• Gregg Thurman said:
      Apple made Epic, not Epic. without apple payment system all these devolopers of games would never have existed.

      Tah Dahh. Before the iPhone there was no App market.

      7
      September 11, 2021
  4. Romeo A Esparrago Jr said:
    Apple has pest control.

    11
    September 11, 2021
  5. bas flik said:
    how much money these developers made on the Nokia ecosystem or the smartphone ecosystem of microsoft.?

    developers can introduce their own paymentsystems but no one will use them. people do not want to pay to developers. they only trust apple. thats the strenght of the appstore. developers overestimate themselves.

    4
    September 11, 2021
    • Gregg Thurman said:
      how much money these developers made on the Nokia ecosystem or the smartphone ecosystem of microsoft.?

      You can add the ecosystem for RIMM’s Blackberry to that list.

      Prior to the iPhone there were 3 primary mobile OSs, those 3 have been completely supplanted by iOS and a poorly constructed copy of iOS.

      5
      September 11, 2021
    • David Drinkwater said:
      Don’t forget CrackBerry! Apps made a killing there in 2005. \s

      The App Store for BlackBerry looks like a high school project.

      1
      September 11, 2021
  6. David Humphrey said:
    I would not consider myself a gamer, but I do play games, and buy in game enhancements. However I am only willing to make these purchases in the App Store through Apple. I do not want my payment or payment information routed through a game developer in Russia or China or a prince on the African continent.

    6
    September 11, 2021
    • Bart Yee said:
      Exactly! All it will take is one hack of any game developer or associated third party payment system, especially if there’s identity theft, unauthorized transactions, young adult bank account or credit card drainage or other malicious consequences, and the whole security and privacy risks of alternative payment systems will come to the forefront.

      Just as app tracking issues are heavily voted in Apple’s favor because they distrust others, so may be the same response for alt payment systems.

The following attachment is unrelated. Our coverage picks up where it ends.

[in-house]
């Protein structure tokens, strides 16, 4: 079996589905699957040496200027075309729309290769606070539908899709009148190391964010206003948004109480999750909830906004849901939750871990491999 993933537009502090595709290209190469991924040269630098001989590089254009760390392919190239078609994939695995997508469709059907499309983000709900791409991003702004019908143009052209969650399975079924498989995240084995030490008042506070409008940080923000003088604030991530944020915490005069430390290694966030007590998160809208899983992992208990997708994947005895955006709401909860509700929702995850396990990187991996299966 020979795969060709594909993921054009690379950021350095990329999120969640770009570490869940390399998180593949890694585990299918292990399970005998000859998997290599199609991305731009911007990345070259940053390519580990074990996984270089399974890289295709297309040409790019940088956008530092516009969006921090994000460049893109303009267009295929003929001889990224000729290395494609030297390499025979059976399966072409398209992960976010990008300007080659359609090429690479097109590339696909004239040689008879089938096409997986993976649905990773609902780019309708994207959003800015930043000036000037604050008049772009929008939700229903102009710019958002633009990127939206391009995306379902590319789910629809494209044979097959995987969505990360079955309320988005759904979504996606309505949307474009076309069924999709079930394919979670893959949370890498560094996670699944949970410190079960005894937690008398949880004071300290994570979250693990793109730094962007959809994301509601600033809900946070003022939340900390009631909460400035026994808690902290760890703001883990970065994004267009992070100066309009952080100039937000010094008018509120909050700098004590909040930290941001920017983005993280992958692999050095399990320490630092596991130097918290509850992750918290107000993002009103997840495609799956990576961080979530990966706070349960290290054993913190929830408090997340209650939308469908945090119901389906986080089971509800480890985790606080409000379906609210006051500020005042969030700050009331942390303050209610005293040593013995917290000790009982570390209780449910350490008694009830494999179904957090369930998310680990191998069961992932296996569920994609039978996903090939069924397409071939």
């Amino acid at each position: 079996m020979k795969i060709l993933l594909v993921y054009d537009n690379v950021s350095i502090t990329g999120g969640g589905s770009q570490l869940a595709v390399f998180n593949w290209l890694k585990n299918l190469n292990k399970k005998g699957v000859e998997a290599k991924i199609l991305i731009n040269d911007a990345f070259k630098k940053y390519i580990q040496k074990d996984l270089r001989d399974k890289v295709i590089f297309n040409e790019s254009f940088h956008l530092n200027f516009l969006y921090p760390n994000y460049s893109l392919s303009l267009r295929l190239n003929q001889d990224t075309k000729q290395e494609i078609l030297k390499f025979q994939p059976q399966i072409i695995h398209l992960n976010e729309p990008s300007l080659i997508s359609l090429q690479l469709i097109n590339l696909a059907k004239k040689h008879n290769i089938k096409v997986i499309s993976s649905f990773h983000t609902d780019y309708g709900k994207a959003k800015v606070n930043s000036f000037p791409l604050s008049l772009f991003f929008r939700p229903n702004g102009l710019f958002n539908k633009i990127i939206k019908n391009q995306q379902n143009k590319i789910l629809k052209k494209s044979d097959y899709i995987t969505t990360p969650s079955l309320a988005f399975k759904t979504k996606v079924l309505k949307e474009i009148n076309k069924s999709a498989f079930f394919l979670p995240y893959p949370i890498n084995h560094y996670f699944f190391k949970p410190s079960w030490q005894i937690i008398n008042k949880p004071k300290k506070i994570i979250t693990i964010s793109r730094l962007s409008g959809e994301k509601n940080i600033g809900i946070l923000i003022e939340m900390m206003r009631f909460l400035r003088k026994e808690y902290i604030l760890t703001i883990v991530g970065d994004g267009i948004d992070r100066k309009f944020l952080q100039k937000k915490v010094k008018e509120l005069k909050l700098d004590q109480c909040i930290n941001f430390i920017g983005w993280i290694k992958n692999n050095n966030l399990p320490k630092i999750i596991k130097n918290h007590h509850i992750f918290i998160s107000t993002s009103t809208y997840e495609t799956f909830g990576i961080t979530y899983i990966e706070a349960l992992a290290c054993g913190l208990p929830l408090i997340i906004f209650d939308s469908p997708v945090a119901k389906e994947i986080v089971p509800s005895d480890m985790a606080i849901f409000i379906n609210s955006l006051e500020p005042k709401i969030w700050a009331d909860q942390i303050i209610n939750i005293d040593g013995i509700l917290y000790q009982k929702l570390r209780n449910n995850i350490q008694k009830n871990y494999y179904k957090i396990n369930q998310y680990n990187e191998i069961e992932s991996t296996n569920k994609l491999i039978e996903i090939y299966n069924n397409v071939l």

Apple has a proven track record on payment safety and very low friction, the alt payment systems and app developers ability to maintain security has yet to be proven. And what’s to stop Epic and other developers from making some additional money on the side with selling transaction or account activity data, even anonymized, for as or other interested parties? They want the transaction money, what will stop them from monetizing it further?

      1
      September 12, 2021
  7. Gary Morton said:
    The headline should read: Long term, Apple is Going to Lose the App Store Battle, but Win the War. Analysts and pundits opining on the Epic ruling and the potential machinations of the three grandstanding stooges in DC (Blumenthal, Blackburn, and Klobuchar), should think deeper and more comprehensively about the situation. Apple has about a billion users on the app store. Right now the primary method of monetizing these billion users is to charge a small fee for paid apps and for in app purchases. How else might Apple monetize these billion users? I am sure those familiar with answering such questions, as well as the very smart team at Apple, have some brilliant answers. In the long run, this whole period of scrutiny on the App Store commissions will probably be one of the best things to happen for the Store’s profitability.

    5
    September 11, 2021
  8. Fred Stein said:
    Apple is built with glass and steel not wood.

    11
    September 11, 2021
  9. Duane Bemister said: